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Social Media Aren't Seen as Guiding Buyer Decisions

Although a majority of the Internet population frequently use social-media sites, when it comes time to shop for a new pickup truck or different brand of shampoo, buyers don't rely on those sites to help them make purchase decisions, a recent study shows.

Nevertheless, a related study found that a high percentage of companies expect their use of social networking to grow this year.

Eighty-three percent of the Internet population, the segment of society - aged 13 to 54 who use the Web, visit social-media sites, according to the first study. And of those, nearly half, or 47%, visit those sites on a weekly basis. However, the study, completed by Knowledge Networks, showed logging onto social-media sites has very little impact on users’ buying decisions.

Knowledge Networks, a consumer information company that provides market research, defines “social media use” as visits to any one of 27 predetermined social sites or the social features on other sites.

Although social-media use is high among the Internet population, less than 5% say they “regularly” turned to those sites for recommendations before making a purchase. The report listed nine product or service categories where social-media users would likely make purchases. None of the categories received higher than a 4% rating, and one—prescription and over-the-counter drugs—received only 1%.

David Tice, vice president and group account director of Knowledge Networks, says the report clearly shows that social-media users “do not have a strong association” between the sites labeled as social media and their purchase decisions.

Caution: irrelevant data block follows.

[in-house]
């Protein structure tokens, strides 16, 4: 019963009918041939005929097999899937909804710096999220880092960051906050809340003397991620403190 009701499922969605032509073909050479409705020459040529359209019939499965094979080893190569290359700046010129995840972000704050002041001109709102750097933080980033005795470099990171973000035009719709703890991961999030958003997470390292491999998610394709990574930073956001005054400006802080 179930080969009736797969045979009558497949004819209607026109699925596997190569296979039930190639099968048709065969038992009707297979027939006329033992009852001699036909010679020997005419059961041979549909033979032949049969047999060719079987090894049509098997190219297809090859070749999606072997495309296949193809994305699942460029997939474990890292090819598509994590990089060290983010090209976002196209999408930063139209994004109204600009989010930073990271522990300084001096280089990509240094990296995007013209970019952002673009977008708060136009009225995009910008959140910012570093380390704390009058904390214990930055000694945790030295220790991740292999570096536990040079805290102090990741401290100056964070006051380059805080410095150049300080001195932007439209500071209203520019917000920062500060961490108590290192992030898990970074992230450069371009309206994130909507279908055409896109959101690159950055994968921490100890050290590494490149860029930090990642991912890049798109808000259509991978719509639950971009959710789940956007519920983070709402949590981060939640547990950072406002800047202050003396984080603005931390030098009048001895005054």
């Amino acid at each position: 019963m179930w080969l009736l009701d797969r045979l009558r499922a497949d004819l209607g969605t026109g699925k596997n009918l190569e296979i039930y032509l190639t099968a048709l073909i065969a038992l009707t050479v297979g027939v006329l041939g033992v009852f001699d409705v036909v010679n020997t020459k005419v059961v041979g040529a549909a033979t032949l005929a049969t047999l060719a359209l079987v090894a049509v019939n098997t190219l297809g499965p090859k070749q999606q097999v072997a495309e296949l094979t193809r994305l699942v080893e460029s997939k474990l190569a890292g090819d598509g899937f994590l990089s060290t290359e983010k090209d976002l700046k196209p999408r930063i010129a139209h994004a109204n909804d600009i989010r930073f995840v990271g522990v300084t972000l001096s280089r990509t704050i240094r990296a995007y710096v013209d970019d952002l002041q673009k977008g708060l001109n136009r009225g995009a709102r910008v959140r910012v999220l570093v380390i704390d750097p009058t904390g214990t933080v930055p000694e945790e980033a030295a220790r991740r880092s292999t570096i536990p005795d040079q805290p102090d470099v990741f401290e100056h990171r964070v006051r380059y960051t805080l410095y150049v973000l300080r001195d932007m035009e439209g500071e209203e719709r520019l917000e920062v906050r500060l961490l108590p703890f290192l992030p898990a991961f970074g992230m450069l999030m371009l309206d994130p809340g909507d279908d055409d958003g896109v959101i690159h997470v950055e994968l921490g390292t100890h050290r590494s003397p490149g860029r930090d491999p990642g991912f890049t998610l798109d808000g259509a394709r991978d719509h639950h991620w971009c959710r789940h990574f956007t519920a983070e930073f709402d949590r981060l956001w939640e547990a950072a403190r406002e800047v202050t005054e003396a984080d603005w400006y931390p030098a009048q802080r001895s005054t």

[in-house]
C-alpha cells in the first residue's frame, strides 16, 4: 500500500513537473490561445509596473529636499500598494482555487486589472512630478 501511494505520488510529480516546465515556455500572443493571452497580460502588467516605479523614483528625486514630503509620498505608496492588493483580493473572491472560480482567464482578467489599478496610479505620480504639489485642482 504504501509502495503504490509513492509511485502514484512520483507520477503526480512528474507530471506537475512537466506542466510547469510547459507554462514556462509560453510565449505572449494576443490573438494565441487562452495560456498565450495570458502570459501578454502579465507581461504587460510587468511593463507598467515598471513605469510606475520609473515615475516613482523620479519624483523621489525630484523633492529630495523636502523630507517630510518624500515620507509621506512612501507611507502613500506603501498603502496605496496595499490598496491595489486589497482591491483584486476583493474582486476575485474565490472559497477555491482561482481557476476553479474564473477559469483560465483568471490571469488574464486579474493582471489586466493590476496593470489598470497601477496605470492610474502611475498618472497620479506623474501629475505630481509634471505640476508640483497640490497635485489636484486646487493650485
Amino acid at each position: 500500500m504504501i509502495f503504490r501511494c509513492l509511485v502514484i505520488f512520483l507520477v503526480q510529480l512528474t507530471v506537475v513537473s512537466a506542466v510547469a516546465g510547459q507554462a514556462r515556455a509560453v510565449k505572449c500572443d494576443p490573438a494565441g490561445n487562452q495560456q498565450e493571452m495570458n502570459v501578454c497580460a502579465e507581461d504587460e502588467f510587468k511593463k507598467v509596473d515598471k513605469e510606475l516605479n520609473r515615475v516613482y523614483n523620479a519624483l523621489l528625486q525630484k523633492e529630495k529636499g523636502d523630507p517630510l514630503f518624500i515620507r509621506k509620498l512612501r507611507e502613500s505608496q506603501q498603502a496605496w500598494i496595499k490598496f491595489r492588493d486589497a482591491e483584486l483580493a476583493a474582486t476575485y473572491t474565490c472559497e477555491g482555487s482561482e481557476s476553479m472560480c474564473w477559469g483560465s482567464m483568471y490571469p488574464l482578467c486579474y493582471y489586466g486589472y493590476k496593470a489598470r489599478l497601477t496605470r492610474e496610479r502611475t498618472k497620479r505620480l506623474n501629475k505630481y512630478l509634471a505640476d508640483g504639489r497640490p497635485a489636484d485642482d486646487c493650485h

“They see them as being more about personal connection,” Tice says. However, “the fact that they are using social media more now than a year ago is a strong indicator [of] the influence of these sites.”

The study also revealed that 60% of social-media participants say they access these sites and features only at home. Some of the commonly used dot-com sites are Facebook, Friendster, LinkedIn, MySpace, Reunion, Twitter and YouTube.

In a related survey, MarketingProfs said that Twitter is quickly gaining acceptance among users as an important social-media business tool. Among 213 completed responses, 84% said they expected their company's use of Twitter to increase during the next six months.
Sixty-six percent said they consider Twitter either “somewhat important” or “extremely important” to their company's business/marketing operations, compared with 29% who consider it “not very important."

MarketingProfs is an online resource that offers information regarding marketing applications of social-media tools along with coverage of more-traditional marketing topics, such as lead-generation and e-mail marketing.

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